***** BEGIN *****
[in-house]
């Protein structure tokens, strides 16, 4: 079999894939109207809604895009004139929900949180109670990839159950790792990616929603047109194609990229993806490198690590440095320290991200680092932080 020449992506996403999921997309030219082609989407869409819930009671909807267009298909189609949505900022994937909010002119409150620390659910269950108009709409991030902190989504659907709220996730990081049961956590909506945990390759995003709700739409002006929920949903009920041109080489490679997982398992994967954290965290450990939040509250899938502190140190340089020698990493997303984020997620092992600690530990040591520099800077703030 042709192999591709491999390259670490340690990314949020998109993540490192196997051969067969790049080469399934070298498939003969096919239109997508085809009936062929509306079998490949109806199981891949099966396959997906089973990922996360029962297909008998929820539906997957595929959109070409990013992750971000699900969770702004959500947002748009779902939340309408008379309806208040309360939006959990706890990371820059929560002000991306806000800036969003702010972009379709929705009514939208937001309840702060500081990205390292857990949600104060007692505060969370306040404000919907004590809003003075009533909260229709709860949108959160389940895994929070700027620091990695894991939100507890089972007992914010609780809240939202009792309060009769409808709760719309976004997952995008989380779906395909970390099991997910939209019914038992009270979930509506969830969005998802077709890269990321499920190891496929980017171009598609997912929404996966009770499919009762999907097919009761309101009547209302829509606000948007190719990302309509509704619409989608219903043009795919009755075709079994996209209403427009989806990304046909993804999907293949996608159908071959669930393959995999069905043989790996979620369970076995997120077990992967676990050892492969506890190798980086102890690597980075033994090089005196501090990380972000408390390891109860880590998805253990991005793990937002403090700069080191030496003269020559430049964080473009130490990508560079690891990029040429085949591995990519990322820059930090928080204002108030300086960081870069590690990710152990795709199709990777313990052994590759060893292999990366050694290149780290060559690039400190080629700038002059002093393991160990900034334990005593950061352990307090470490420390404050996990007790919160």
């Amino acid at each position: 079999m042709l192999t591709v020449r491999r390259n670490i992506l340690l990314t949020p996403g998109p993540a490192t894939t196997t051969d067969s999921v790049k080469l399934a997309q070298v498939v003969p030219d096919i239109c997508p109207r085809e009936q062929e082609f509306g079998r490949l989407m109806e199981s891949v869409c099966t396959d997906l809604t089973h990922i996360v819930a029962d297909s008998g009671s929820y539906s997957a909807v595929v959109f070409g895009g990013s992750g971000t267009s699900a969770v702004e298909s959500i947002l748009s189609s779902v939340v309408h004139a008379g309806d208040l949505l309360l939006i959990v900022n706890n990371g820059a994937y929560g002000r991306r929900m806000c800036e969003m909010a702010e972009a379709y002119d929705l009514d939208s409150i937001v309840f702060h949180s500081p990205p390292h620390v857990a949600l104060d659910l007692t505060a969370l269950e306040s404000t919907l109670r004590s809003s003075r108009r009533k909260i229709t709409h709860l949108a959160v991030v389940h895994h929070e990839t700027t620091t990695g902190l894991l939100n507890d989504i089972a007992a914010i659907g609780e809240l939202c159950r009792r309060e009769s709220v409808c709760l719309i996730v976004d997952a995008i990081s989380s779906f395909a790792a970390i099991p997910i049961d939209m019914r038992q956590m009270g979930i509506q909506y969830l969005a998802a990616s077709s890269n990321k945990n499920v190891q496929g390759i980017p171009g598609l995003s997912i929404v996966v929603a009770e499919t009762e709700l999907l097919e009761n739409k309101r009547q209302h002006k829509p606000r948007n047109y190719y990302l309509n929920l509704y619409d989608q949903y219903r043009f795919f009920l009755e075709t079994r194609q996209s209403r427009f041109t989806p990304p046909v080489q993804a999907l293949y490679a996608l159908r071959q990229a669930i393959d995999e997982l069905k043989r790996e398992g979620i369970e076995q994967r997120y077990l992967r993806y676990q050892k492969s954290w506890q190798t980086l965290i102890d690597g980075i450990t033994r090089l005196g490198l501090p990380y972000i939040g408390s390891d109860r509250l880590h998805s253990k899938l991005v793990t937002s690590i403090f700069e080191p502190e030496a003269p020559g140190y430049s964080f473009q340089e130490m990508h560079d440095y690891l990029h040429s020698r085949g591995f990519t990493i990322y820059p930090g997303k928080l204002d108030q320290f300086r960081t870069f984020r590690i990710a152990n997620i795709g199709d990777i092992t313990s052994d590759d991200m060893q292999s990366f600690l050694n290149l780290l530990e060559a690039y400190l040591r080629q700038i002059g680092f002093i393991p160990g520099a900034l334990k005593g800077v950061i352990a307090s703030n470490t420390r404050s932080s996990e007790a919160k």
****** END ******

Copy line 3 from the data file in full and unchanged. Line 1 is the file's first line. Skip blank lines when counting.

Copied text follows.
């Amino acid at each position: 079999m042709l192999t591709v020449r491999r390259n670490i992506l340690l990314t949020p996403g998109p993540a490192t894939t196997t051969d067969s999921v790049k080469l399934a997309q070298v498939v003969p030219d096919i239109c997508p109207r085809e009936q062929e082609f509306g079998r490949l989407m109806e199981s891949v869409c099966t396959d997906l809604t089973h990922i996360v819930a029962d297909s008998g009671s929820y539906s997957a909807v595929v959109f070409g895009g990013s992750g971000t267009s699900a969770v702004e298909s959500i947002l748009s189609s779902v939340v309408h004139a008379g309806d208040l949505l309360l939006i959990v900022n706890n990371g820059a994937y929560g002000r991306r929900m806000c800036e969003m909010a702010e972009a379709y002119d929705l009514d939208s409150i937001v309840f702060h949180s500081p990205p390292h620390v857990a949600l104060d659910l007692t505060a969370l269950e306040s404000t919907l109670r004590s809003s003075r108009r009533k909260i229709t709409h709860l949108a959160v991030v389940h895994h929070e990839t700027t620091t990695g902190l894991l939100n507890d989504i089972a007992a914010i659907g609780e809240l939202c159950r009792r309060e009769s709220v409808c709760l719309i996730v976004d997952a995008i990081s989380s779906f395909a790792a970390i099991p997910i049961d939209m019914r038992q956590m009270g979930i509506q909506y969830l969005a998802a990616s077709s890269n990321k945990n499920v190891q496929g390759i980017p171009g598609l995003s997912i929404v996966v929603a009770e499919t009762e709700l999907l097919e009761n739409k309101r009547q209302h002006k829509p606000r948007n047109y190719y990302l309509n929920l509704y619409d989608q949903y219903r043009f795919f009920l009755e075709t079994r194609q996209s209403r427009f041109t989806p990304p046909v080489q993804a999907l293949y490679a996608l159908r071959q990229a669930i393959d995999e997982l069905k043989r790996e398992g979620i369970e076995q994967r997120y077990l992967r993806y676990q050892k492969s954290w506890q190798t980086l965290i102890d690597g980075i450990t033994r090089l005196g490198l501090p990380y972000i939040g408390s390891d109860r509250l880590h998805s253990k899938l991005v793990t937002s690590i403090f700069e080191p502190e030496a003269p020559g140190y430049s964080f473009q340089e130490m990508h560079d440095y690891l990029h040429s020698r085949g591995f990519t990493i990322y820059p930090g997303k928080l204002d108030q320290f300086r960081t870069f984020r590690i990710a152990n997620i795709g199709d990777i092992t313990s052994d590759d991200m060893q292999s990366f600690l050694n290149l780290l530990e060559a690039y400190l040591r080629q700038i002059g680092f002093i393991p160990g520099a900034l334990k005593g800077v950061i352990a307090s703030n470490t420390r404050s932080s996990e007790a919160k």